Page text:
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7 of 8 people found the following review helpful By Brent Ziarnick on December 5, 2001
Format: Hardcover
Continuing the story of Dan Randolph, the hero of Ben's books Privateers and Empire Builders, I found this book to be very enjoyable. Ben Bova writes the clearest, most epic, and most believable near future fiction I've ever encountered. The Precipice is most interesting, though, because it combines storylines from many other books besides the Dan Randolph series, notably Moonbase and Moonwar, allowing me to become reacquainted with some characters I'd long forgot about. Also, Ben's book Venus alludes to the Asteroid War, and since The Precipice is just book one of a chronicle of the War, I'm going to be eagerly awaiting the next books.
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5 of 6 people found the following review helpful By booksforabuck VINE VOICE on January 14, 2002
Format: Hardcover
Dan Randolph has spent his life in a failed attempt to save the earth from her own errors. Now, global warming has accelerated, the seas are rising, and starvation is a real threat. Worse, politics prevents the earth from taking full advantage of space technologies and Dan's company teeters on the brink of bankruptcy. When a rich, if crooked entrepreneur suggests using fusion ships to mine the asteroid belts, Dan sees a way to finally make a difference, or lose everything.
Set in a near-future earth, author Ben Bova presents a frightfully realistic view of how the world may go. In the face of obvious disaster, the Earth has changed--but not in always constructive ways. The dominant New Morality movement sees anything that changes the present as a threat, and Dan's old enemies unite to prevent him from achieving his dreams. Only by using forbidden nano-technology, and by relying on a wild pilot/thief, can Dan have a chance to achieve his dream.
Bova is a long-time master of science fiction and writes a smooth and convincing tale. Both Dan Randolph and space-jock Pancho Lane are well developed and motivated characters. Bova, however, missed a chance to move his novel up a notch by making villain Martin Humprhies one-dimensional rather than allowing him a misguided heroism of his own.
Unlike many other novels of the near-future dystopia, Bova believes that the heroic individual can make a difference, and that makes THE PRECIPICE an enjoyable read. The novel is the first of THE ASTEROID WARS series, but may be read independently.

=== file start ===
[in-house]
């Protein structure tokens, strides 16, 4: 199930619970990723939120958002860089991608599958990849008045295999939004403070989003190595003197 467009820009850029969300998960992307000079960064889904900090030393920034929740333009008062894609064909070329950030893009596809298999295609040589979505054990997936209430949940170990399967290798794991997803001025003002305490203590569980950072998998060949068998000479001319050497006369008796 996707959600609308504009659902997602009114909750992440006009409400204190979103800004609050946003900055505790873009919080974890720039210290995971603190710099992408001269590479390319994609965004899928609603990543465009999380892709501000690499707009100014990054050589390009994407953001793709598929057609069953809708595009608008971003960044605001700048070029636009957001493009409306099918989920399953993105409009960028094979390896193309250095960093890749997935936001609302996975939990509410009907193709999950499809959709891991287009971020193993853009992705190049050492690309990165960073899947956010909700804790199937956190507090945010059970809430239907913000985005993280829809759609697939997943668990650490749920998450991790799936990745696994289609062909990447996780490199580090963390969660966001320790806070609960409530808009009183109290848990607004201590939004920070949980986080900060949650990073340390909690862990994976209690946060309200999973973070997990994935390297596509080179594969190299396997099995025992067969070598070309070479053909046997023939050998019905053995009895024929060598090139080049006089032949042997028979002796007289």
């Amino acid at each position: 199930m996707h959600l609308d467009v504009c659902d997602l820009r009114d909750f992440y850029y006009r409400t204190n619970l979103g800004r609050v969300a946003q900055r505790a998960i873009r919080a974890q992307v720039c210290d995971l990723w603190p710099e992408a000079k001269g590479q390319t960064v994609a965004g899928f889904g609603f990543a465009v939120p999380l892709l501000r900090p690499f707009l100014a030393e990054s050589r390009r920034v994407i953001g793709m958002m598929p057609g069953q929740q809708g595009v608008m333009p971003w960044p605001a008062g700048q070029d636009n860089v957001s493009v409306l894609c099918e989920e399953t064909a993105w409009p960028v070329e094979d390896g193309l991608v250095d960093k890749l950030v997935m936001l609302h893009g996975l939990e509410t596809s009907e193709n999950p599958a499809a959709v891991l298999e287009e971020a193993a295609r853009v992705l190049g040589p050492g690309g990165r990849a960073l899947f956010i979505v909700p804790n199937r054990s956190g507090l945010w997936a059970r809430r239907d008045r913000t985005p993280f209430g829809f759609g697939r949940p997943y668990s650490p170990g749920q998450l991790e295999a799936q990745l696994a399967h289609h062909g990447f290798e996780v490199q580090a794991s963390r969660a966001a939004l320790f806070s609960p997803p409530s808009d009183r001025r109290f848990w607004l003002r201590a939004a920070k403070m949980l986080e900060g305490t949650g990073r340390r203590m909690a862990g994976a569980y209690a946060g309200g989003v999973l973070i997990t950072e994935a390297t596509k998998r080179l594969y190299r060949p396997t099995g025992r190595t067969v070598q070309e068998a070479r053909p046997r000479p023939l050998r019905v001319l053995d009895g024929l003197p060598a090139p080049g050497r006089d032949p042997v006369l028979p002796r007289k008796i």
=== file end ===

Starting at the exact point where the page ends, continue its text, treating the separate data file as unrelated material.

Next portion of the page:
Three Stars
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5 of 6 people found the following review helpful By Edward Alexander Gerster VINE VOICE on March 30, 2002
Format: Hardcover
Assuming a "worst case scenario" for global warming, this new "Asteroid Wars" series is fascinating in it's clarity of laying out a possible near-future path for mankind's expansion into space. It is a wonderful work of fiction that makes some timely predictions about the 21st century (and beyond) and how mankind may cope with the many changes that are coming. It follows loosely behind his "Moonwar" series, which brings in settings and a character or two on Selene, the lunar city where much of this novel takes place.

THE PRECIPICE also incorporates and expands on much of the scientific and technological advances that have appeared in Dr. Bova's books over the past decade-including nanotechnology, fusion power, and some very practical approaches to spaceflight within the boundaries of our solar system. A highly recommended novel, followed by THE ROCK RATS, book 2 in the Asteroid Wars series.
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2 of 2 people found the following review helpful By Michael A. Newman VINE VOICE on May 14, 2004
Format: Mass Market Paperback
I really wanted to give this book 3 1/2 stars. Why I chose 4 is that it seems to give a realistic view of the near future where the moon has been settled to the point where it is now an independent nation. The Earth is beginning the cataclysmic effects from global warming. Nanotechnology has evolved to new heights to the point where nanobots can be implanted into humans to enhance the immune system to the point where human bodies no longer grow old. Religious fanatics have banned all such persons from the Earth because they feel that eliminating natural death is tampering with G-d.
Dan Randolph (from some of Bova's previous novels) has become a do-gooder enterprenur who wants to build a fusion powered rocket and begin mining the Asteroid belt for the benefit of humanity. He is teamed with Martin Humphries, the prototypical "evil capitalist" who will provide the funding to make a great deal of money with the ultimate goal of double-crossing Randolph and taking his company.
Randolph plans to use two women pilots to fly his expedition, the tough as nails Pancho (her real name is Pricilla, but she will sic her snake on anyone that calls her that) and Amanda, who is a combination of looks and brains. Humphries has plans to make Amanda his third wife and wants to prevent her from flying to the belt, because of the danger involved.
Why I didn't rate this book higher is because the characters seem to be stiff and the male/female relationships are extremely boring.